Wednesday, July 27, 2011

New York Times Nonsense of the Day

The July 22nd New York Times reviewed a show of cold war, and post cold war, art from Soviet and communist satellite Eastern Europe. Under the outrageous headline "When Repression Was a Muse," critic Holland Cotter writes:
There was an initial assumption in the West that the end of the cold war in 1991 brought universal jubilation. But time has proved and the show suggests otherwise. Free-market capitalism brought its suppressions and exclusions, as artists discovered. Among other things, some felt, it undermined the purpose and value of art.

Under Communism artists had limited professional opportunities. Those whose work didn’t adhere to state guidelines found no market. They had to support themselves with day jobs, doing whatever they could. If their art touched on hot-button political issues, it was censored, slapped down.

For some artists repression had a psychological upside. It gave their work a clear-cut sense of importance. It established art’s primary value as moral, not monetary; instrumental, not formal. If what you were doing was censorable, you could trust you were doing something right; heroic, even. And this attitude fostered solidarity and the growth of a counterculture in which experimentation, individuality and iconoclasm were protected and nurtured.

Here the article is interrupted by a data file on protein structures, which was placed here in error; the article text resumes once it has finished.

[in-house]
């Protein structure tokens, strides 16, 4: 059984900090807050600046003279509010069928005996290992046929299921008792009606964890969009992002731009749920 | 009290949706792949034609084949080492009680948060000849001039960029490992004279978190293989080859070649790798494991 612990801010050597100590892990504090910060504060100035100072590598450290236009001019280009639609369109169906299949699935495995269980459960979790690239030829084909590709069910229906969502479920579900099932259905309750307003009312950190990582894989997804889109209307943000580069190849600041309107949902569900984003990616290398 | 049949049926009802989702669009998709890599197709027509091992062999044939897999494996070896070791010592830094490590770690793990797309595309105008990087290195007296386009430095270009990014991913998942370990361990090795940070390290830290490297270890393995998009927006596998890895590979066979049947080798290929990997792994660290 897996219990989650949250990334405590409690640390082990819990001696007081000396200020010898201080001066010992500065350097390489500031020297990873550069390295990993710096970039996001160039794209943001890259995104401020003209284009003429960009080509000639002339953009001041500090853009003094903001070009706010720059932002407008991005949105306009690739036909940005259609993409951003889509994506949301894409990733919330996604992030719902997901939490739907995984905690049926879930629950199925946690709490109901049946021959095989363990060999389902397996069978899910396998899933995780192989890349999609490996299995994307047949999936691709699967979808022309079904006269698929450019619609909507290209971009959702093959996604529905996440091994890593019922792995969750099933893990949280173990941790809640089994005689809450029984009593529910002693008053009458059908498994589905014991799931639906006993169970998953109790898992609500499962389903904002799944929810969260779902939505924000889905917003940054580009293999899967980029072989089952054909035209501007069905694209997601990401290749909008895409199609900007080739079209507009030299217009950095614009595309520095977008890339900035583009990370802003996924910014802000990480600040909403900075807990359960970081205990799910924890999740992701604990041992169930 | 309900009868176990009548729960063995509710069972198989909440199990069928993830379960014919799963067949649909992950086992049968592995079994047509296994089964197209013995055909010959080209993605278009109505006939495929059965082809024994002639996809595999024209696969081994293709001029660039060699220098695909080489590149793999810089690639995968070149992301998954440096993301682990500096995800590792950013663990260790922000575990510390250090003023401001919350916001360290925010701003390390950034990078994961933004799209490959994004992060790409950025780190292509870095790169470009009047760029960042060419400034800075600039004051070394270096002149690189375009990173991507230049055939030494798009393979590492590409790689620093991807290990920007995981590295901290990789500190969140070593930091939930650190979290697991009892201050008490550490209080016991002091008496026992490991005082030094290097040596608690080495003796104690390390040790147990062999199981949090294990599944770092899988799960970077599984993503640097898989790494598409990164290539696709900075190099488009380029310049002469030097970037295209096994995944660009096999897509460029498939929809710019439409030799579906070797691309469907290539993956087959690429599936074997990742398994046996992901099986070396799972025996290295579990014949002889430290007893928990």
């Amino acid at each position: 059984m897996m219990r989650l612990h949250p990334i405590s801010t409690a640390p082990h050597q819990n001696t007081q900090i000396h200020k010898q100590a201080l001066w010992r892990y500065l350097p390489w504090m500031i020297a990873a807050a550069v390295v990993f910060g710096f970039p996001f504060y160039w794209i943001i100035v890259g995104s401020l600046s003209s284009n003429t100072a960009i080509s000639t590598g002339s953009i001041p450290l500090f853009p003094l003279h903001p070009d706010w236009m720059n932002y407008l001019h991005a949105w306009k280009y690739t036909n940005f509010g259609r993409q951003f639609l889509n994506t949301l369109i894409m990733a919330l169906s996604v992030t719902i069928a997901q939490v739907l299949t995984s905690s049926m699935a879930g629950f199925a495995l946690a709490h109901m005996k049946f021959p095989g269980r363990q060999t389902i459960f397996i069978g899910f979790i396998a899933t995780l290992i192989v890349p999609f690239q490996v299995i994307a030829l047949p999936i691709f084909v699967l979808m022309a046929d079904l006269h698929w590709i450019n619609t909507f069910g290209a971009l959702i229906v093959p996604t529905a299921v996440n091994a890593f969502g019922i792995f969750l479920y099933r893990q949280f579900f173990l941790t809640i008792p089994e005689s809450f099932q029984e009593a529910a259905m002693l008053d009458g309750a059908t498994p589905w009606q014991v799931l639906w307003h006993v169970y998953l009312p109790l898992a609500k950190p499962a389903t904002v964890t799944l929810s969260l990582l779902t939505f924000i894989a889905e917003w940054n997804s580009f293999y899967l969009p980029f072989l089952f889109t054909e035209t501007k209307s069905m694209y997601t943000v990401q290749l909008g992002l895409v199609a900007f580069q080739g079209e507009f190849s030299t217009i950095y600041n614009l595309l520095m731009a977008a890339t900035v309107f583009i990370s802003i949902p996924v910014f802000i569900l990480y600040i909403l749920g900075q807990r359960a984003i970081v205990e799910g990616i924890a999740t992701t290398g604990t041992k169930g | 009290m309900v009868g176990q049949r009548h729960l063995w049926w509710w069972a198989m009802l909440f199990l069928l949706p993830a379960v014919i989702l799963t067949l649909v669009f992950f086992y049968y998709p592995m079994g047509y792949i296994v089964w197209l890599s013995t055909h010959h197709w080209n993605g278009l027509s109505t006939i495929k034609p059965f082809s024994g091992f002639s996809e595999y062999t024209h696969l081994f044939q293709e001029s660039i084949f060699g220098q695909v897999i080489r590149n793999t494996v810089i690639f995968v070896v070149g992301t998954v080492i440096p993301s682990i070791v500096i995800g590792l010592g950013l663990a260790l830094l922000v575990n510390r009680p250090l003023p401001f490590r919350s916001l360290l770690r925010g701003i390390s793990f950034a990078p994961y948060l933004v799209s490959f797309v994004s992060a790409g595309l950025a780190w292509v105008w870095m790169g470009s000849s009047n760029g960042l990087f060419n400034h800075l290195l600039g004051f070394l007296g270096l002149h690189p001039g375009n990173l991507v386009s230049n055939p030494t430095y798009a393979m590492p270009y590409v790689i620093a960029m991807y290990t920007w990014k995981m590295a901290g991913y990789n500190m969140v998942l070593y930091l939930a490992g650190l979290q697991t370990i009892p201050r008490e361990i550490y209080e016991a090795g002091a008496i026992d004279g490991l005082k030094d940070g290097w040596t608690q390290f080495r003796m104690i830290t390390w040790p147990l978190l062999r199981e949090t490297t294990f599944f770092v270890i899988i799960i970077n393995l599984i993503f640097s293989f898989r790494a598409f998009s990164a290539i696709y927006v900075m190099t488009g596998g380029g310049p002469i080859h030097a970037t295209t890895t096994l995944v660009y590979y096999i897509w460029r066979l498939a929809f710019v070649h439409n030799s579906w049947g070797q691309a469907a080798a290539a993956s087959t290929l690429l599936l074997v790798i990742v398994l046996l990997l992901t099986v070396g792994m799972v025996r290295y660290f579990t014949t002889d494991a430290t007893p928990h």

In other words, forget the Gulag and the Berlin wall: communism was creative; it allowed operating at a loss. So it may not have been a coincidence that the Times reported that same day:
The [Times] said it had a net loss of $119.7 million in the second quarter, in part because of a noncash write-down of $161.3 million to reflect the declining value of its regional newspapers. . .

But the second quarter also showed how challenged the print advertising market remained. Revenue declined 2.2 percent, to $576.7 million from $589.6 million, in large part because of a 4 percent decrease in advertising. . .

Excluding one-time items like the write-down and severance costs, the company’s operating profit in the quarter was $82.9 million, compared with $92.6 million in the period a year earlier. On a per-share basis, the net loss translated into 81 cents, in contrast to a profit of 21 cents a share, or $32 million, in the period a year earlier.
Conclusion: The best business strategy for the Times might be to change its name to Pravda.

(via News Busters)



Dank u voor sharing.

OBloodyHell said...

> Conclusion: The best business strategy for the Times might be to change its name to Pravda.

No, that would be closer to The Truth than either The Times or Pravda could ever lay claim to.

jen said...